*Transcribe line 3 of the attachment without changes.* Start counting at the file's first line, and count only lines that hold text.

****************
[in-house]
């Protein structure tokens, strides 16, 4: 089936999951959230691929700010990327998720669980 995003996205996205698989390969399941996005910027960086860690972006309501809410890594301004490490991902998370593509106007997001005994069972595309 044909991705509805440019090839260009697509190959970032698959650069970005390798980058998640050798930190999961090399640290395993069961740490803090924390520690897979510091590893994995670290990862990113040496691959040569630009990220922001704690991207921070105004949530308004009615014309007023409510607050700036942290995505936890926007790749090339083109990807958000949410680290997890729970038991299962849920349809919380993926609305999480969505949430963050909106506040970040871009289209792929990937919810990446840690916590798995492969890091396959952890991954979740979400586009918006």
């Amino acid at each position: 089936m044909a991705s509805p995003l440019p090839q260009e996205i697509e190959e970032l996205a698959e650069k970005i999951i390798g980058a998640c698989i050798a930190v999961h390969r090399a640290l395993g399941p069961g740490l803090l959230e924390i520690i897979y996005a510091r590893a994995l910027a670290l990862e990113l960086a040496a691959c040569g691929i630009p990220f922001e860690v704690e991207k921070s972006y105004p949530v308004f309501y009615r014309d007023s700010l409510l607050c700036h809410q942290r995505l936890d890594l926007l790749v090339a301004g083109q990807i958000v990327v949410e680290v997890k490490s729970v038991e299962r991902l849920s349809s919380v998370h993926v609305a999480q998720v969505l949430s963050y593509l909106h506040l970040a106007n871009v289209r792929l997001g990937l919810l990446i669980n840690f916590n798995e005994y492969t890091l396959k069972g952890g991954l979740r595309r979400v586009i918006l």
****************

């Amino acid at each position: 089936m044909a991705s509805p995003l440019p090839q260009e996205i697509e190959e970032l996205a698959e650069k970005i999951i390798g980058a998640c698989i050798a930190v999961h390969r090399a640290l395993g399941p069961g740490l803090l959230e924390i520690i897979y996005a510091r590893a994995l910027a670290l990862e990113l960086a040496a691959c040569g691929i630009p990220f922001e860690v704690e991207k921070s972006y105004p949530v308004f309501y009615r014309d007023s700010l409510l607050c700036h809410q942290r995505l936890d890594l926007l790749v090339a301004g083109q990807i958000v990327v949410e680290v997890k490490s729970v038991e299962r991902l849920s349809s919380v998370h993926v609305a999480q998720v969505l949430s963050y593509l909106h506040l970040a106007n871009v289209r792929l997001g990937l919810l990446i669980n840690f916590n798995e005994y492969t890091l396959k069972g952890g991954l979740r595309r979400v586009i918006l």